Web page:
The producer, Leonard Goldstein, however, wasn't as keen on fixing up the script. Alan Lovell quotes Siegel describing the conflict in his 1975 BFI book, Don Siegel:

"I remember going to see Goldstein who was the producer to ask permission to finish the script so that at least I would know who gets the girl. I didn't think that was too awful a request for a director to make. He said: 'Kid, how many pictures have I made this year?' It was then November—I said: 'Gosh, I don't know I believe you've made an awful lot.' He said: 'I've made 19 and I didn't make them by pushing them back two weeks.' So I went into the picture not knowing whether Steve McNally or Audie Murphy got the girl. I couldn't take the picture seriously.

"The script was short. To make it look longer we left a lot of space between each shot description in the final big gun battle. It gave us a good page count, and the studio told us to go ahead and start shooting. I started to get compliments on the dailies from the executives and told them I was afraid we might be running short, but they said: 'Keep up the same pace, don't change anything.' I wound up with a 54-minute movie and had to dream up a prologue about Audie Murphy and his father to expand it to 77 minutes."
Siegel and new writer Joseph Hoffman did what they could with the time allotted, but they were limited in their capacity. Ultimately, "there wasn't much he [Siegel] could do with the script, which he despised," describes Don Graham in No Name on the Bullet: A Biography of Audie Murphy (1989).

Siegel's memoir describes the rewrites: "We churned out the pages for several days as fast as we could. I thought Joe was doing as good a job as possible, considering the material."

Then came an issue with Domergue, who reportedly wouldn't shoot the new script. After meeting with the actress, according to A Siegel Film, the director told her, "The reason Mr Goldstein was told by your agent that Adams's script was the one you wanted to do (looking her straight in the eye) was that you had more words to speak in that script. . . . But the dialogue is not as good as Hoffman's. Supposing I promised you that you would have as much to say in the second script as in the first. Which script would you prefer?" Domergue agreed to the second script if her lines increased.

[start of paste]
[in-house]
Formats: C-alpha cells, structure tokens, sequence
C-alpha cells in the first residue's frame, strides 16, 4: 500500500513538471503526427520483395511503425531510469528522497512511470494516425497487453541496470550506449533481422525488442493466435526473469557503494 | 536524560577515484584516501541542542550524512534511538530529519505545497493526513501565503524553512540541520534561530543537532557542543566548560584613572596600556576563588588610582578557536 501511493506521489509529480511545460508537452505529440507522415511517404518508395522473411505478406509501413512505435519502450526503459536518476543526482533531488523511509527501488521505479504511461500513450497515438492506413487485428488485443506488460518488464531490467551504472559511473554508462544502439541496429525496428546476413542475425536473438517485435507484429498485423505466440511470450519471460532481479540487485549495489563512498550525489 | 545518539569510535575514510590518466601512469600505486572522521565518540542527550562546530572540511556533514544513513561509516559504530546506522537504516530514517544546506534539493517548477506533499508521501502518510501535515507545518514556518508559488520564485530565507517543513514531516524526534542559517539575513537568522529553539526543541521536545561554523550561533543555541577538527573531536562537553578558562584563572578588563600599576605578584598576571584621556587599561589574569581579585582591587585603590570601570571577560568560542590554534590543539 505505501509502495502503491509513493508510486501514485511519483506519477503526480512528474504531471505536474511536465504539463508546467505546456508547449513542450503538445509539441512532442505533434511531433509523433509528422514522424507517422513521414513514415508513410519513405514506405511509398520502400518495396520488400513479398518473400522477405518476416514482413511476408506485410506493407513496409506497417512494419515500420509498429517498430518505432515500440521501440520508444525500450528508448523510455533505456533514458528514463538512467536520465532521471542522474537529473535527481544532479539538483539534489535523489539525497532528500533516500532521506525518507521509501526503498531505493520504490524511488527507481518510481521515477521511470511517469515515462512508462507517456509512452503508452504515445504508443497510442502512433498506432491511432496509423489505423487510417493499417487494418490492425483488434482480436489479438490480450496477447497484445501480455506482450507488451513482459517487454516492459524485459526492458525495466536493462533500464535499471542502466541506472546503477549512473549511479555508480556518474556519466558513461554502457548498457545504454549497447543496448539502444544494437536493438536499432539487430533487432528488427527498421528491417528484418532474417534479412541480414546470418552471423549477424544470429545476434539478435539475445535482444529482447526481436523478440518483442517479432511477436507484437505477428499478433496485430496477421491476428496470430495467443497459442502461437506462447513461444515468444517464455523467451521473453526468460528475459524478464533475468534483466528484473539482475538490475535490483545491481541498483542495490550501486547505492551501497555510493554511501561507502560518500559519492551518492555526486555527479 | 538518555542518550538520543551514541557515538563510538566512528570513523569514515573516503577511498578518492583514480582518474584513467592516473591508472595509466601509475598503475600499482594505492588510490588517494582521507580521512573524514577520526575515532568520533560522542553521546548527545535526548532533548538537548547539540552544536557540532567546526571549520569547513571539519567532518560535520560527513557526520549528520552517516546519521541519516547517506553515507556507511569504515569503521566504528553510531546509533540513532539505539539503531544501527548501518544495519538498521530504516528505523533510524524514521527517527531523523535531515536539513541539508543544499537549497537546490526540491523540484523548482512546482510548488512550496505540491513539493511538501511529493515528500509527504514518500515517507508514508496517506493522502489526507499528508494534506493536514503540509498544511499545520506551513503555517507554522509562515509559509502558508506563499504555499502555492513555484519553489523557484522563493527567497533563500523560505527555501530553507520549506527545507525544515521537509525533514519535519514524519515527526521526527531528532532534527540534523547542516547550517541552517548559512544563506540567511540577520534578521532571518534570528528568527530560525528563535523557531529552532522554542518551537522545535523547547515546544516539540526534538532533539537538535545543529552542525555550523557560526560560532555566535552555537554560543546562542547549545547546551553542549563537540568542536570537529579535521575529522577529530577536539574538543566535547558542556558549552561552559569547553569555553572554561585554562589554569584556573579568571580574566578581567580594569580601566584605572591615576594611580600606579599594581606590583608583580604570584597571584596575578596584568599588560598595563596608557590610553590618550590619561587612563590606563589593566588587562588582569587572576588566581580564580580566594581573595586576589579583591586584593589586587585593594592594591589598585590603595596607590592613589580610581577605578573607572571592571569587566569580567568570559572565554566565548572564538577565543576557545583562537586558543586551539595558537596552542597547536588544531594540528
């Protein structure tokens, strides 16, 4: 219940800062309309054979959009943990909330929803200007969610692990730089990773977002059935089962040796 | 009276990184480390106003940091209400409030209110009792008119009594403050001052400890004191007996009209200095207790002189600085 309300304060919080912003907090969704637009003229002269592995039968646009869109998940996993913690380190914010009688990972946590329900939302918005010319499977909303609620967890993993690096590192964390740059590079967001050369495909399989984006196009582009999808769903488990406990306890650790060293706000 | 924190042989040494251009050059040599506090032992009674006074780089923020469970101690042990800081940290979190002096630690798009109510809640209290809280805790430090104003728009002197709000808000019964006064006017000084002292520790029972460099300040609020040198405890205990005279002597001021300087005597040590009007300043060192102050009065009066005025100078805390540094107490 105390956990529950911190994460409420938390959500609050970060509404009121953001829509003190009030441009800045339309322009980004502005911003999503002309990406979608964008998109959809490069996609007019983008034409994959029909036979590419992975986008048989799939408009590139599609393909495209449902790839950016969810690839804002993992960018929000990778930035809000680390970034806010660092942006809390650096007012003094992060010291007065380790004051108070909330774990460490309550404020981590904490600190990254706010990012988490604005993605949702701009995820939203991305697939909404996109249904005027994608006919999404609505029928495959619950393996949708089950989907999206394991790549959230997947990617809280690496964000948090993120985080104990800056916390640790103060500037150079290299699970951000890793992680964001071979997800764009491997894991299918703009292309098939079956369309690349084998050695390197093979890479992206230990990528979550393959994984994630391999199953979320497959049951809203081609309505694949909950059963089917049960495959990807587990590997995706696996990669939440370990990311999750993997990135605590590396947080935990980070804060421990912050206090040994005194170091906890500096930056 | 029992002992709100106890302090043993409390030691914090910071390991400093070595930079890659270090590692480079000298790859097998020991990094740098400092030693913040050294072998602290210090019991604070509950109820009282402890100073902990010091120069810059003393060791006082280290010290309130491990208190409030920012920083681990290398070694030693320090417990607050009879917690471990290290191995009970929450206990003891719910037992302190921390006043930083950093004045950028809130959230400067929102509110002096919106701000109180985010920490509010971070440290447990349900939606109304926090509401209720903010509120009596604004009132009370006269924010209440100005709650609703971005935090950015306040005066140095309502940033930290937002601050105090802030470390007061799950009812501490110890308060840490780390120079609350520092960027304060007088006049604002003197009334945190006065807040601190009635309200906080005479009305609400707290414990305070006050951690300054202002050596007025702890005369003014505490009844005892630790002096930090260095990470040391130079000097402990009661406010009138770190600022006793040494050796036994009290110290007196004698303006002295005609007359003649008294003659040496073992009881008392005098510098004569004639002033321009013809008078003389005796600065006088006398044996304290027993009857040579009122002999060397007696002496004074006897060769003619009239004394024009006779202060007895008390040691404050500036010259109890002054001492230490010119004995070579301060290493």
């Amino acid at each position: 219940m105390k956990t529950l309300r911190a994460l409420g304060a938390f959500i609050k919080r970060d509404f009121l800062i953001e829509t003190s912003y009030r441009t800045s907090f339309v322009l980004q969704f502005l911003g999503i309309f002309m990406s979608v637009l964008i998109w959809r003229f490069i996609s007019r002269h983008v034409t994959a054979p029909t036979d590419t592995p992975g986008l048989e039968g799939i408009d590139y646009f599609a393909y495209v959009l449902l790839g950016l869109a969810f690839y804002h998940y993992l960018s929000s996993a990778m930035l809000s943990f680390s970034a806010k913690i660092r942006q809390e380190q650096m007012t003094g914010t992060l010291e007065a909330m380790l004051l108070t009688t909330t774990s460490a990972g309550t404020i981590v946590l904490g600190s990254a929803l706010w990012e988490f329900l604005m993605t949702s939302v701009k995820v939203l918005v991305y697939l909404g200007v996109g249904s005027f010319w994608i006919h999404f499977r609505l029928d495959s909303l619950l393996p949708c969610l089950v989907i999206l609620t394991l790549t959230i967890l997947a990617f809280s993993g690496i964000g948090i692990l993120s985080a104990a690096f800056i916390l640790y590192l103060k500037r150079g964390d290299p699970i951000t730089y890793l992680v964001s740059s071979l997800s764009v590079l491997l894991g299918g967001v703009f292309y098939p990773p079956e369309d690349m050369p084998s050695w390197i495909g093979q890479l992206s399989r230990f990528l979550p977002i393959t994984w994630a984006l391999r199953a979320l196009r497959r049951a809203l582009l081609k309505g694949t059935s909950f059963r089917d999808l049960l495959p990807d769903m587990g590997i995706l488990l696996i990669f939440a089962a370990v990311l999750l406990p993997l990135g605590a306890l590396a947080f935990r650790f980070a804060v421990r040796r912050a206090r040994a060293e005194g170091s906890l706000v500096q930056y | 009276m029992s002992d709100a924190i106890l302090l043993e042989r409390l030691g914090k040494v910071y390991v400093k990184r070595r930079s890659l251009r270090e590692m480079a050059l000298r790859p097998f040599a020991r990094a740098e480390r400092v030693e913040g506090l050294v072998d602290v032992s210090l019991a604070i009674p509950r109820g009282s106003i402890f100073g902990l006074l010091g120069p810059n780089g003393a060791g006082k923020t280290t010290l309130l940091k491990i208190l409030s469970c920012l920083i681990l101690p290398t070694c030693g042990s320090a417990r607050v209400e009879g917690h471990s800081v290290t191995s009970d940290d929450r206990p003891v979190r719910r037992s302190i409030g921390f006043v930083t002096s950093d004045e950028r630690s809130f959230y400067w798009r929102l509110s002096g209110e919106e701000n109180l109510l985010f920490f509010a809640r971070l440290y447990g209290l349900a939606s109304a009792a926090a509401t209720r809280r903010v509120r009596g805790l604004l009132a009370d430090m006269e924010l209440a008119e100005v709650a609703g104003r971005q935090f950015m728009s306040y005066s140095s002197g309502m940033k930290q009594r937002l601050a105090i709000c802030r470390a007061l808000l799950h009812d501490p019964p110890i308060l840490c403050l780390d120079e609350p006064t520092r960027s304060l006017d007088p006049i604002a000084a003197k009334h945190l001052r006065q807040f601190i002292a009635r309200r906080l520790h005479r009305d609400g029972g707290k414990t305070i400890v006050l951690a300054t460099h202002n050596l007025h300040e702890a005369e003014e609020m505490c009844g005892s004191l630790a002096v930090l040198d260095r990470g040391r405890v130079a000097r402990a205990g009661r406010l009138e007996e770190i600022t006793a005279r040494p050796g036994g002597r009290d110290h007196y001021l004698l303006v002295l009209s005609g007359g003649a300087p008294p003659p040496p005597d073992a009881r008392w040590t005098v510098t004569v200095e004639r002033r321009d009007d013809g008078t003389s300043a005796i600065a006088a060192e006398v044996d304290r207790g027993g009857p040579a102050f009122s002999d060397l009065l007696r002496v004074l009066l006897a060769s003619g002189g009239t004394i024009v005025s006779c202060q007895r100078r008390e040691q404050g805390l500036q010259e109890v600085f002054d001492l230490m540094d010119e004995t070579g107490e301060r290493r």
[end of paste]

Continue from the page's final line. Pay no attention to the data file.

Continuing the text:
That still left the issue of a script that Siegel knew wasn't feature length. When he heard that studio head William Goetz was watching the dailies from the production, Siegel called him up. To his surprise, Goetz loved what he was seeing. Siegel mentioned the issue of the script being too short but, as explained in A Siegel Film, Goetz told him, "When your film looks great, full of action and constant pace, don't change a thing. Continue to keep the picture moving." So, Siegel did as he was told, completing the script as written—which turned out to be fifty-four minutes long. When producer Goldstein complained, Siegel had Goetz as his defense—and Goldstein wasn't about to contradict his boss.

So, the only option left was to write some more pages to film. Siegel recalls in his memoir, "[Joe] wrote a surprisingly good prologue and epilogue. We fattened the picture from fifty-four minutes to seventy-seven minutes. We weren't a second too short. I became known at Universal as the fifty-four-minute director."

To Siegel's great credit, the movie manages to hold together. The individual scenes are so well directed, and so swiftly paced, that he hide a lot of the script's flaws, such as plot holes, under-written characters, and Murphy's absence from the picture for twenty minutes after the opening scene. Even though his name is above the title, the story is more about the Marshal than the Silver Kid. In the end, though, Murphy was cast in the right (and more interesting) role—his stoic, hardboiled persona works much better for the simmering violence of the Silver Kid than it would have for the lawman duped by lust.

When it was first released, the director was surprised by the good reviews. As he muses in A Siegel Film, "When reviews are good, I believe in them. If I know they are bad, I don't bother to read them."

The Blu-ray is available from Kino Lorber Studio Classics as part of their Audie Murphy Collection alongside Ride a Crooked Trail and No Name on the Bullet. For fans of classic westerns, this box set is highly recommended. There's lots of re-watchability with these films, so you'll want the upgraded image quality if you had these on DVD.